6 in 10 businesses experienced at least one supply chain disruption in Asia Pacific in 2016

One in four businesses exceed ‎US$1 million in losses, but almost half of survey respondents in Asia Pacific did not insure their losses.

Asia Pacific supply chain Zurich Insurance


Zurich Insurance has revealed the key Asia Pacific findings of the Business Continuity Institute (BCI) “Supply Chain Resilience Report 2016”. Despite six out of ten organisations experiencing at least one supply chain disruption during the past year, with one in four exceeding ‎US$1 million in losses, the report found that almost half of survey respondents in Asia Pacific did not insure their losses.


Partnering with BCI for the eighth year, the annual report is regarded as one of the most authoritative benchmark reports in this business area. The key findings for Asia Pacific (APAC) this year are:

  • IT/Telecom outages was named as the number one cause of supply chain disruption
  • One in four organisations experienced cumulative losses of over ‎US$1 million
  • 46% of organisations do not insure their losses, meaning they bore the full brunt of the cost
  • Only 30% of disruptions occur with an immediate supplier
  • 48% responded that top management have made commitments to supply chain resilience


The results of 2017 report illustrate how companies which do not have the necessary business continuity arrangements in place put themselves at risk of suffering financial losses from supply chains disruption, which can have serious ramifications for a company’s balance sheet, share price and reputation. Among the consequences of supply chain disruption, organisations from across the globe cited loss of productivity (68 percent), increased cost of working (53 percent), customer complaints (40 percent), impaired service outcomes (40 percent), damage to brand reputation / image (38 percent) and loss of revenue (37 percent).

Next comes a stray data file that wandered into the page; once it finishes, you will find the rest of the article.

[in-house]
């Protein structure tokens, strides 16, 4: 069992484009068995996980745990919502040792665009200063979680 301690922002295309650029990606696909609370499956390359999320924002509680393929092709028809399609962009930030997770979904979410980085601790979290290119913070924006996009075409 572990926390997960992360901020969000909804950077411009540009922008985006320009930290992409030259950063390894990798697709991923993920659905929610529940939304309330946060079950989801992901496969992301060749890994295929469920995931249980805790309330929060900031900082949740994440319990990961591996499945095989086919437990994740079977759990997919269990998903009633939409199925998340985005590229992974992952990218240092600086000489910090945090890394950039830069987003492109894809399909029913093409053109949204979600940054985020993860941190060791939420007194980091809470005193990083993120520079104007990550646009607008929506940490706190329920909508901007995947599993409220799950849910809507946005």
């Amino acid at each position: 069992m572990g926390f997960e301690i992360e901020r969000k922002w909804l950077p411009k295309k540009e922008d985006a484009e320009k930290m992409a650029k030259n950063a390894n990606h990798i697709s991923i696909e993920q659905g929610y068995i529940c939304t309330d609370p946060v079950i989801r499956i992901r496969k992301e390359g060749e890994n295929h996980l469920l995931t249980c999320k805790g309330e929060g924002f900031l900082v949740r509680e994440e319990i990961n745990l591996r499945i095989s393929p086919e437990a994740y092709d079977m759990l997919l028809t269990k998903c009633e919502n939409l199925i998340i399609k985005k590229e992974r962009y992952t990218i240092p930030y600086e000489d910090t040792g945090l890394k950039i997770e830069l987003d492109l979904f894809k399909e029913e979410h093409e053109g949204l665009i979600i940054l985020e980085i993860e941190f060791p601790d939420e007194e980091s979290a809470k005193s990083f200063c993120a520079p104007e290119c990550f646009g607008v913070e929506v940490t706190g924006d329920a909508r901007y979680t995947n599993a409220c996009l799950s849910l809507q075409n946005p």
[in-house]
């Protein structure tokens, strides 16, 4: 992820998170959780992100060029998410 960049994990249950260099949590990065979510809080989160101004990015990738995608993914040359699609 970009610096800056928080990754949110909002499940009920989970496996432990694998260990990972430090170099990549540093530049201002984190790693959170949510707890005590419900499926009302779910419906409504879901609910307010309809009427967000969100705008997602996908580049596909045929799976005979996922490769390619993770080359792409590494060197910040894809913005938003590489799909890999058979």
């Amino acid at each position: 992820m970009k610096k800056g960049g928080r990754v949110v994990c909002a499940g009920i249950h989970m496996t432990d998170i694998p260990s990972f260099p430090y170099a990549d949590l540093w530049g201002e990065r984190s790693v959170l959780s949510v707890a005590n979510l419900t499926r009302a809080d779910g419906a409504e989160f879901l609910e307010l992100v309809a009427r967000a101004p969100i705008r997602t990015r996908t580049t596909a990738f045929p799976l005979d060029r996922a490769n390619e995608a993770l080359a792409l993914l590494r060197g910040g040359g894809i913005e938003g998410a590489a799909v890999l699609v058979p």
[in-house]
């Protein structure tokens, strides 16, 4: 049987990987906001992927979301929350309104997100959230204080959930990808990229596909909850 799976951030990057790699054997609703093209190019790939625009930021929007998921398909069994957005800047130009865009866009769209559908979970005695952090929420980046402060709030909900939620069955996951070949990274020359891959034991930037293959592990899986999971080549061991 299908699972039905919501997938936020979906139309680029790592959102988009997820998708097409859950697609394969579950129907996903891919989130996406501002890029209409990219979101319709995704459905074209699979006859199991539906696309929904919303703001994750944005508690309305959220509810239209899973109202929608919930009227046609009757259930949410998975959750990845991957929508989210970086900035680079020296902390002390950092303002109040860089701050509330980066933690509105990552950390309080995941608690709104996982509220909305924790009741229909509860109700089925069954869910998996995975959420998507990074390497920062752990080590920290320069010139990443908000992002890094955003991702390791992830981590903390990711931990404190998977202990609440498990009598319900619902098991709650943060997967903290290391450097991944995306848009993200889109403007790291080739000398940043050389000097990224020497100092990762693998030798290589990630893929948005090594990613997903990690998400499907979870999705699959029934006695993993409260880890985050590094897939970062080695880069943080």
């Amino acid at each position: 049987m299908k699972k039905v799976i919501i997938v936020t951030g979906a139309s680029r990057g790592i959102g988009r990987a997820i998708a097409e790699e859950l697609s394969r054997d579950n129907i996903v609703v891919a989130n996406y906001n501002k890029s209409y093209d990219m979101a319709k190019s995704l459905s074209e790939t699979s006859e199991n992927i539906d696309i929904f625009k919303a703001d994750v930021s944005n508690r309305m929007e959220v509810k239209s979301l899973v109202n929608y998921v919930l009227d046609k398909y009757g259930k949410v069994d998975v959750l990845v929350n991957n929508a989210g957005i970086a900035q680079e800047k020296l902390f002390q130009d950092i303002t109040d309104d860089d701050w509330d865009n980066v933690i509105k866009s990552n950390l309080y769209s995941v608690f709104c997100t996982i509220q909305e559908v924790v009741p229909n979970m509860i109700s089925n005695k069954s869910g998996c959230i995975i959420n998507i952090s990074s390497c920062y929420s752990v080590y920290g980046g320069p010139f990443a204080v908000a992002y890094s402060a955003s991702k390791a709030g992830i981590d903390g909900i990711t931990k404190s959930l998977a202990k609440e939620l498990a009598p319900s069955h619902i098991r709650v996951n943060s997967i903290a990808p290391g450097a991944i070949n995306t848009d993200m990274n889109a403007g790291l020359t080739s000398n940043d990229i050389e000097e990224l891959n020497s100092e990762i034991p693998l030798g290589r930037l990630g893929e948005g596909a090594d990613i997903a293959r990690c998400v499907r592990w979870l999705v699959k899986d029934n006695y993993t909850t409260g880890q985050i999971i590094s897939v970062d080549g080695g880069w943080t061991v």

Increased globalisation, improved transport and logistics through to technological advancements, have enabled companies to source materials from virtually anywhere in the world. While this provides increased flexibility and cost savings, it can also result in complex supply chains that are highly interconnected, more exposed and difficult to manage. The top five causes of disruption in Asia Pacific were found to be IT/Telecom outages, adverse weather, transport network disruptions, cyber-attacks and data breaches, and outsourcer failures.


30 percent of disruptions occurred beyond the preliminary supplier of goods (the direct supplier) and almost 30 percent of disruptions occurred at tier 2 or lower in the supply chain, which makes it extremely difficult to establish exactly where an organisation lies within its suppliers’ priorities. Understanding these risks has become increasingly challenging, with some companies having thousands of suppliers.


Hassan Karim, technical underwriting manager, Zurich Asia Pacific, commented, “Effective supply chain risk management and a comprehensive risk assessment can present significant benefits to businesses. As an increasingly important driver of profit, organisations which have been able to invest in the necessary resources to start to push the boundaries of risk management in the supply chain have found that the benefits have far exceeded the investments they have had to make. Without such investment, the cost of disruptions could be devastating.”


The report also highlights how top management commitment is required to drive supply chain resilience and performance. Although there is an observable trend that senior management in Asia Pacific are increasingly prioritising supply chain resilience in comparison to other regions in the world, more than half the respondents still reported a lack of top management commitment when it comes to supply chain resilience.


“Supply chain risk often crosses many departments within an organisation due to the interconnected and far reaching scope of supply chain risk, therefore executive support is critical to not only secure the necessary resources required to focus on supply chain risk management but also to break down organisational ‘silos’ in order to optimise performance,” Karim added.


The 2016 Business Continuity Institute (BCI) Supply Chain Resilience Report, produced in association with Zurich, is one of the most comprehensive industry studies focusing on the origins, causes and consequences of supply chain disruption worldwide. The full report gathered responses from 64 countries, of which 13 are in the Asia Pacific region. Respondents were from a wide array of industries, such as financial and Insurance services, professional services, IT & communications, public administration & defences, manufacturing, retail & wholesale, transport & storage, energy & utility services. The study highlights the importance of the uptake of insurance, which helps build supply chain resilience.